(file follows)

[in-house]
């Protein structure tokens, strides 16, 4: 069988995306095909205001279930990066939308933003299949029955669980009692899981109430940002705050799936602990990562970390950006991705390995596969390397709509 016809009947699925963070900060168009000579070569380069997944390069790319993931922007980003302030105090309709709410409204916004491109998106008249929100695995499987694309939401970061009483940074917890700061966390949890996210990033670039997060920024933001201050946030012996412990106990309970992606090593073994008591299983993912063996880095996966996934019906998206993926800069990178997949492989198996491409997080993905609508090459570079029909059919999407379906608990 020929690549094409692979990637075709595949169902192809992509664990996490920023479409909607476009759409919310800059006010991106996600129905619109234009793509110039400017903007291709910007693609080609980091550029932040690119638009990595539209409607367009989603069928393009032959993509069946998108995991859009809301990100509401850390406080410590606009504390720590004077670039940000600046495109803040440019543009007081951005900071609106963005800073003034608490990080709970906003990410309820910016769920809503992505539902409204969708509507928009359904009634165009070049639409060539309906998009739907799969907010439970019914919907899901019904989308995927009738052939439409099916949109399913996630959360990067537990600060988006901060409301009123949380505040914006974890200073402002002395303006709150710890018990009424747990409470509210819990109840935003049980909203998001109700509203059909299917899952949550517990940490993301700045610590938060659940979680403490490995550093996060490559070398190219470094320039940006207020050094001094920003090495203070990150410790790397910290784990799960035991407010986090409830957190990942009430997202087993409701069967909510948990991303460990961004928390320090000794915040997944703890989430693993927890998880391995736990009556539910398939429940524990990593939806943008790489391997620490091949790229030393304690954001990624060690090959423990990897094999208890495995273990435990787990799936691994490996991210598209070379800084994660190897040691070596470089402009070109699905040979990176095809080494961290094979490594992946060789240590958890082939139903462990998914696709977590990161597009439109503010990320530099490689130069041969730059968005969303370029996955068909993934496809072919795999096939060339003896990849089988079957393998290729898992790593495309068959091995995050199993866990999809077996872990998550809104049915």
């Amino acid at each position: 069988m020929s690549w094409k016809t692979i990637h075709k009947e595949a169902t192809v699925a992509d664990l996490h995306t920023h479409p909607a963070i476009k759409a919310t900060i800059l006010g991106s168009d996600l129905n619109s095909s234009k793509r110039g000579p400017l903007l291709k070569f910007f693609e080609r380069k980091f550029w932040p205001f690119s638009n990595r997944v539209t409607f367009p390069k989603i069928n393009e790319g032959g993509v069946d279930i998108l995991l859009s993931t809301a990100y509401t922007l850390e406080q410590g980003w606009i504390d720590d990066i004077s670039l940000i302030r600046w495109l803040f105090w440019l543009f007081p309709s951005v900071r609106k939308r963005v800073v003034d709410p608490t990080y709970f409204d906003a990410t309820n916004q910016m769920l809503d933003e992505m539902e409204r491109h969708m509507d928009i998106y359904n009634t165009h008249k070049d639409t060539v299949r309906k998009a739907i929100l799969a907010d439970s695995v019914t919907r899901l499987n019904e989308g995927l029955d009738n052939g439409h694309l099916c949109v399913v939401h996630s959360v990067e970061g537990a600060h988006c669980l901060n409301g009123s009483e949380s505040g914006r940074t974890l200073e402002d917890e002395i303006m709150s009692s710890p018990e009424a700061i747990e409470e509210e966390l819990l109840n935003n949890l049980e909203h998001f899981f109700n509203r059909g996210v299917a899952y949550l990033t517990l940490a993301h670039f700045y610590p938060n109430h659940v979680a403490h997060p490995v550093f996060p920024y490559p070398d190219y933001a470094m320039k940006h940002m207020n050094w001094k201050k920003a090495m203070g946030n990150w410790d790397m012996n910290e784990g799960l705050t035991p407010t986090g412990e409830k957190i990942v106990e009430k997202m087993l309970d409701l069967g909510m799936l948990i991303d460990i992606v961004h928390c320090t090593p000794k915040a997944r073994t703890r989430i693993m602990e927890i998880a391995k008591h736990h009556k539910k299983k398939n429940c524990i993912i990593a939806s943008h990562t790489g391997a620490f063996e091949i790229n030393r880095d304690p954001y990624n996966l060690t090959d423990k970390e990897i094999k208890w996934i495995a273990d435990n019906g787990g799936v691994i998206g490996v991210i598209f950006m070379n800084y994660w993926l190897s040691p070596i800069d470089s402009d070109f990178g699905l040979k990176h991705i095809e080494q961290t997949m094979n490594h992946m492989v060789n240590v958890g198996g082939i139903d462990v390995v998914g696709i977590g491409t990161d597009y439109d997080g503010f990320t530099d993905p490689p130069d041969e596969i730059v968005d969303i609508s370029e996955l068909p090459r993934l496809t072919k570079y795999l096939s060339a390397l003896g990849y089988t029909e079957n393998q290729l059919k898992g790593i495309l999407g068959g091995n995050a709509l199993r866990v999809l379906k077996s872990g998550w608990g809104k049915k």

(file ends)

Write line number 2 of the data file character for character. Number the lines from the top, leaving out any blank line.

């Protein structure tokens, strides 16, 4: 069988995306095909205001279930990066939308933003299949029955669980009692899981109430940002705050799936602990990562970390950006991705390995596969390397709509 016809009947699925963070900060168009000579070569380069997944390069790319993931922007980003302030105090309709709410409204916004491109998106008249929100695995499987694309939401970061009483940074917890700061966390949890996210990033670039997060920024933001201050946030012996412990106990309970992606090593073994008591299983993912063996880095996966996934019906998206993926800069990178997949492989198996491409997080993905609508090459570079029909059919999407379906608990 020929690549094409692979990637075709595949169902192809992509664990996490920023479409909607476009759409919310800059006010991106996600129905619109234009793509110039400017903007291709910007693609080609980091550029932040690119638009990595539209409607367009989603069928393009032959993509069946998108995991859009809301990100509401850390406080410590606009504390720590004077670039940000600046495109803040440019543009007081951005900071609106963005800073003034608490990080709970906003990410309820910016769920809503992505539902409204969708509507928009359904009634165009070049639409060539309906998009739907799969907010439970019914919907899901019904989308995927009738052939439409099916949109399913996630959360990067537990600060988006901060409301009123949380505040914006974890200073402002002395303006709150710890018990009424747990409470509210819990109840935003049980909203998001109700509203059909299917899952949550517990940490993301700045610590938060659940979680403490490995550093996060490559070398190219470094320039940006207020050094001094920003090495203070990150410790790397910290784990799960035991407010986090409830957190990942009430997202087993409701069967909510948990991303460990961004928390320090000794915040997944703890989430693993927890998880391995736990009556539910398939429940524990990593939806943008790489391997620490091949790229030393304690954001990624060690090959423990990897094999208890495995273990435990787990799936691994490996991210598209070379800084994660190897040691070596470089402009070109699905040979990176095809080494961290094979490594992946060789240590958890082939139903462990998914696709977590990161597009439109503010990320530099490689130069041969730059968005969303370029996955068909993934496809072919795999096939060339003896990849089988079957393998290729898992790593495309068959091995995050199993866990999809077996872990998550809104049915």